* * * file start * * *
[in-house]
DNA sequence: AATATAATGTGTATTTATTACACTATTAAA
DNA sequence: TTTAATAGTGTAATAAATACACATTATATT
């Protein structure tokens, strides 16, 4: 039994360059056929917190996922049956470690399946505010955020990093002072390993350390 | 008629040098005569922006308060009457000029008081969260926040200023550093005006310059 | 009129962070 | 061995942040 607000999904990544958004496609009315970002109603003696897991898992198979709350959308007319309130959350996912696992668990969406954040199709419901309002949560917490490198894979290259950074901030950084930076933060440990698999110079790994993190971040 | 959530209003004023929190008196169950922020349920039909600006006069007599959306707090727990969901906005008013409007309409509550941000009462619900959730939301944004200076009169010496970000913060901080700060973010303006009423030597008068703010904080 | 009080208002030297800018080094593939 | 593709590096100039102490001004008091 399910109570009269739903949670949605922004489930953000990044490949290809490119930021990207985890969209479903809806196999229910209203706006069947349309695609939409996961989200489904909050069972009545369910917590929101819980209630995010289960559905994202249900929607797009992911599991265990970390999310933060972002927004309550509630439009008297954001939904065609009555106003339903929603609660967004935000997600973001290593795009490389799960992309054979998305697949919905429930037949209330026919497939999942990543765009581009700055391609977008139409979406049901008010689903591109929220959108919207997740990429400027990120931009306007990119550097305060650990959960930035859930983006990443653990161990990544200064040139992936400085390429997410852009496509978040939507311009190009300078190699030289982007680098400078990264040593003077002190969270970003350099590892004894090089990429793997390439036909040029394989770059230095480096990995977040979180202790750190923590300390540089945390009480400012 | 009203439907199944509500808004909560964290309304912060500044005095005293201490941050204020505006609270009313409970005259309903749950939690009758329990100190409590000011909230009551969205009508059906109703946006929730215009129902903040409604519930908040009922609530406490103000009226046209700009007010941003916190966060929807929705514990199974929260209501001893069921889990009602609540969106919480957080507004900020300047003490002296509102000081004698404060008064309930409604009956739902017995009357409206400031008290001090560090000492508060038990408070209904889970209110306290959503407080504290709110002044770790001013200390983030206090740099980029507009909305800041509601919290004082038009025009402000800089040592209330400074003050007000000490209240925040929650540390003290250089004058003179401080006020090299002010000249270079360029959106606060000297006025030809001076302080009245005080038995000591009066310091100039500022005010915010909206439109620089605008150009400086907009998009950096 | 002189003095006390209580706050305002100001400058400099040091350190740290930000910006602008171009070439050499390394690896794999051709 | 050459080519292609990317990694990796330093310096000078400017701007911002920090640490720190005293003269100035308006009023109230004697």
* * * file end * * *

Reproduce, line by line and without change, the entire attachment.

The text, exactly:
[in-house]
DNA sequence: AATATAATGTGTATTTATTACACTATTAAA
DNA sequence: TTTAATAGTGTAATAAATACACATTATATT
């Protein structure tokens, strides 16, 4: 039994360059056929917190996922049956470690399946505010955020990093002072390993350390 | 008629040098005569922006308060009457000029008081969260926040200023550093005006310059 | 009129962070 | 061995942040 607000999904990544958004496609009315970002109603003696897991898992198979709350959308007319309130959350996912696992668990969406954040199709419901309002949560917490490198894979290259950074901030950084930076933060440990698999110079790994993190971040 | 959530209003004023929190008196169950922020349920039909600006006069007599959306707090727990969901906005008013409007309409509550941000009462619900959730939301944004200076009169010496970000913060901080700060973010303006009423030597008068703010904080 | 009080208002030297800018080094593939 | 593709590096100039102490001004008091 399910109570009269739903949670949605922004489930953000990044490949290809490119930021990207985890969209479903809806196999229910209203706006069947349309695609939409996961989200489904909050069972009545369910917590929101819980209630995010289960559905994202249900929607797009992911599991265990970390999310933060972002927004309550509630439009008297954001939904065609009555106003339903929603609660967004935000997600973001290593795009490389799960992309054979998305697949919905429930037949209330026919497939999942990543765009581009700055391609977008139409979406049901008010689903591109929220959108919207997740990429400027990120931009306007990119550097305060650990959960930035859930983006990443653990161990990544200064040139992936400085390429997410852009496509978040939507311009190009300078190699030289982007680098400078990264040593003077002190969270970003350099590892004894090089990429793997390439036909040029394989770059230095480096990995977040979180202790750190923590300390540089945390009480400012 | 009203439907199944509500808004909560964290309304912060500044005095005293201490941050204020505006609270009313409970005259309903749950939690009758329990100190409590000011909230009551969205009508059906109703946006929730215009129902903040409604519930908040009922609530406490103000009226046209700009007010941003916190966060929807929705514990199974929260209501001893069921889990009602609540969106919480957080507004900020300047003490002296509102000081004698404060008064309930409604009956739902017995009357409206400031008290001090560090000492508060038990408070209904889970209110306290959503407080504290709110002044770790001013200390983030206090740099980029507009909305800041509601919290004082038009025009402000800089040592209330400074003050007000000490209240925040929650540390003290250089004058003179401080006020090299002010000249270079360029959106606060000297006025030809001076302080009245005080038995000591009066310091100039500022005010915010909206439109620089605008150009400086907009998009950096 | 002189003095006390209580706050305002100001400058400099040091350190740290930000910006602008171009070439050499390394690896794999051709 | 050459080519292609990317990694990796330093310096000078400017701007911002920090640490720190005293003269100035308006009023109230004697």